Kunsan Airmen BEEF up capabilities

  • Published
  • By Senior Airman Karla Parra
  • 8th Fighter WIng Public Affairs

Airmen from the 8th Civil Engineer Squadron conducted monthly Prime Base Engineer Emergency Force or “Prime BEEF” training at Kunsan Air Base, Republic of Korea, Oct. 19.

The Prime BEEF program focuses on core competencies designed to leverage all 12 civil engineer Air Force Specialty Code capabilities, providing a full range of civil engineering support required to establish, operate and maintain contingency air bases.

“Our multi-functional Airmen are expected to be proficient at their job and possess a solid foundational understanding of the other jobs within the scope of our career field,” said Tech. Sgt. Martin Ortiz, 8th CES electrical systems non-commissioned officer in charge, and previous contingency training instructor.

Prime BEEF training not only familiarizes 8th CES Airmen with other AFSC core competencies but also allows the squadron to revisit areas of expertise that may be overlooked during larger operations.

“Rapid airfield damage recovery or RADR operations are common during base-wide exercises,” said Ortiz. “We catered this training to ensure our Airmen are prepared to deal with different aspects of RADR operations.”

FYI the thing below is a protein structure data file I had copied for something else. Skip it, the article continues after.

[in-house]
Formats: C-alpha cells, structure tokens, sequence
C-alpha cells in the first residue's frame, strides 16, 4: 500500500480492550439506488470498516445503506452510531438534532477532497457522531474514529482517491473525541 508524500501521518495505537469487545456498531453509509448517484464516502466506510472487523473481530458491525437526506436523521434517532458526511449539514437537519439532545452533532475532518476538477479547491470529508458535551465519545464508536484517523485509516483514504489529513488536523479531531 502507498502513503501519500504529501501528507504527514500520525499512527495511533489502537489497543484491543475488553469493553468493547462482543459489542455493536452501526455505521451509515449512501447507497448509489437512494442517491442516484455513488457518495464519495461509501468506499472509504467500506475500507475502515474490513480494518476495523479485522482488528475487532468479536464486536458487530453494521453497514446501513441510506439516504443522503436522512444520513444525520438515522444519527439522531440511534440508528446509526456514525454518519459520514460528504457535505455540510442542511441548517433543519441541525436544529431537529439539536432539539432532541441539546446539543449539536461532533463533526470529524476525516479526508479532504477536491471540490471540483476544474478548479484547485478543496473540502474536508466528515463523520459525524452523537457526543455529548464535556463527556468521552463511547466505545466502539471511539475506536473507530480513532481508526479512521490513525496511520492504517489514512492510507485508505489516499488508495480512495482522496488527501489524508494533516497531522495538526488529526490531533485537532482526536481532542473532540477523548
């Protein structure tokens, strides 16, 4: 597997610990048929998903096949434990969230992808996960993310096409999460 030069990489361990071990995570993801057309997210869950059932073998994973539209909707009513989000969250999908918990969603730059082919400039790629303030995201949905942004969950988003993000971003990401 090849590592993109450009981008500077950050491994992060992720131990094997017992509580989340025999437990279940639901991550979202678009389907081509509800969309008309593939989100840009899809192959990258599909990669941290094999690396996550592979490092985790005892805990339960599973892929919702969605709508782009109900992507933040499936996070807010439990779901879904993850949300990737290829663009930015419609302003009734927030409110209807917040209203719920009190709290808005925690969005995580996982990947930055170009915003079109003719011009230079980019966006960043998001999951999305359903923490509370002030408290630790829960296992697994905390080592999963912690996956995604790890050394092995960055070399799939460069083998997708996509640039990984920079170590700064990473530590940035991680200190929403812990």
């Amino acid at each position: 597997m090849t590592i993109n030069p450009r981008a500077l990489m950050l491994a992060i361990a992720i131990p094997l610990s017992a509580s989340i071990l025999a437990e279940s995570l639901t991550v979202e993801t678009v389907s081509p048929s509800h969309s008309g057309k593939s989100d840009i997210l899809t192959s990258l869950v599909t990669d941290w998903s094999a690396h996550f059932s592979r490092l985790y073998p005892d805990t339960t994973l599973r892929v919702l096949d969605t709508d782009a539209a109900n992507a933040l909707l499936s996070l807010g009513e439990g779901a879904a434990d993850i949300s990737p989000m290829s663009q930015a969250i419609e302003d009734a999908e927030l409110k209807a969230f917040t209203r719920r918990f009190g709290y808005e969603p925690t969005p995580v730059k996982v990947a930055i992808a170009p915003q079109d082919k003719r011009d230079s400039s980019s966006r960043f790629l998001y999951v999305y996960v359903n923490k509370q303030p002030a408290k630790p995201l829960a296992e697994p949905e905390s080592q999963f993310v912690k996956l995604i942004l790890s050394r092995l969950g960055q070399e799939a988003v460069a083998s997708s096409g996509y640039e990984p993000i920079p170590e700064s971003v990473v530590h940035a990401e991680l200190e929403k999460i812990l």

The training consisted of six different stations that ranged from water mitigation to establishing fiberglass-reinforced polymer mats that act as an alternate runway in a contingency environment.

“I was assigned to the emergency operations center during the last two contingency exercises requiring RADR response,” said Senior Airman Joey Wildman, 8th CES execution support non-commissioned officer in charge. “Prime BEEF trainings are crucial so Airmen at different levels of expertise can learn new skills, freshen up on the old ones, and essentially understand the overall mission of the squadron regardless of rank or AFSC.”

These trainings are meant to get everyone up to speed from a new E-1 to a seasoned E-9.

“Ultimately, the goal is to equip our Airmen with a full range of civil engineering capabilities to ensure we maintain jets in the air so we’re always ready to fight tonight,” said Ortiz.